By Kyle Shohara
AnaheimDucks.com Photo Gallery
BANFF, Alberta – Nestled deep within Alberta’s Rockies in the little town of Banff is a comfy little hockey rink with a cabin-like exterior. Along with a single NHL-sized sheet of ice are four sheets of ice for curling and a view like none other.
Welcome to the Fenlands Banff Recreation Centre – Anaheim’s practice facility for the next two days. A scheduling quirk in the Ducks-Flames series that has two full days between games allowed for the Ducks to get away from the the city of Calgary and enjoy the scenery and the tranquility that Banff has to offer.
Ducks head coach Bruce Boudreau says the idea spawned from a conversation amongst members of the team’s hockey operations staff. “We just wanted to get out of the [city],” he said. “We used to do that when we were younger, and I know Bob [Murray] did it in Chicago. When I was in Toronto, we’d go out in the country to get away from the hustle and bustle, and let our minds not think about what’s going on. Sometimes you just want to get away.”
|“It’s beautiful. Obviously, we’re staying at a world-class resort. You look around and it’s beautiful.” -- Ryan Kesler |
The locals here say wildlife encounters are a way of life, and it isn’t uncommon to see deer, elk, or even bears crossing the roads in and around Banff. So when Ducks defenseman Francois Beauchemin laughed and said the team bus experienced a brief delay because of an animal crossing, he was being serious.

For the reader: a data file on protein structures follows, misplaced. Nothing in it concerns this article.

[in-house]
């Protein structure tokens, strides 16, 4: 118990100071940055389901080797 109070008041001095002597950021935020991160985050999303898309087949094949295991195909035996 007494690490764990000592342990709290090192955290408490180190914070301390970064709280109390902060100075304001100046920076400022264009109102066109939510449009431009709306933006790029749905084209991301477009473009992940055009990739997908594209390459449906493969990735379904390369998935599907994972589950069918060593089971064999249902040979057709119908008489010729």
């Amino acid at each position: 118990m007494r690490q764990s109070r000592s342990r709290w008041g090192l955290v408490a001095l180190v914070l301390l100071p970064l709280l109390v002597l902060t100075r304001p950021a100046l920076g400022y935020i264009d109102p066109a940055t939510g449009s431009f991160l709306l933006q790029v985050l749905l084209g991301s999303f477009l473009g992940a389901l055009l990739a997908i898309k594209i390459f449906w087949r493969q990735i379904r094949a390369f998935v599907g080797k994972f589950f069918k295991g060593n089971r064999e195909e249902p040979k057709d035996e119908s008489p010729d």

“On the way here, a grizzly bear crossed the road,” he said, “I love this kind of wildlife. This morning I went for a walk by the waterfalls along the river and saw five deer crossing my path. It was a good time.”
Beauchemin is a first-timer to Banff, so when he opened the curtains of his hotel room this morning, he was blown away by the scenery. “I have a beautiful view of the river and the mountains,” he said. “It’s a beautiful place.”
Judging by the mood of the players today, it appears they have already put last night’s 4-3 overtime loss behind them. The Ducks were 20 seconds away from taking a commanding 3-0 series lead, but a goal off the stick of 21-year-old Johnny Gaudreau set the stage for a Calgary comeback capped off by Mikael Backlund’s overtime winner.
Last night, the players said to a man it wasn’t their best game, and captain Ryan Getzlaf admitted they made far too many mistakes, uncharacteristic for a team which entered the game undefeated in postseason play.
So perhaps this trip was well-timed, but the proof will be in the pudding come Friday. “It’s good for us to get away from the city, refocus and enjoy today,” said Beauchemin. “We know we didn’t play good enough to win, but coming here to relax and re-energize, that’s the reason why we came here.”
“It’s a good thing we got it out of the way early,” said Ryan Kesler, on the team’s first loss of the postseason. “You can’t go 16-0. It’s pretty damn-near impossible. This morning the guys were loose and having fun, just getting away from hockey, relaxing and enjoying it up here. Tomorrow we’ll get back to work.”
Like Beauchemin, Kesler opted to hold his interview outside under a blanket of snow. Also a first-timer to the area, Kesler says Banff is similar to another scenic location he’s been to, with one exception. “I did it last year before the [season] started,” Kesler said. “I went up to Langara [British Columbia] to one of the fishing lodges. It was pretty nice up there, so this is basically the same feeling, except you have cellphone service up here."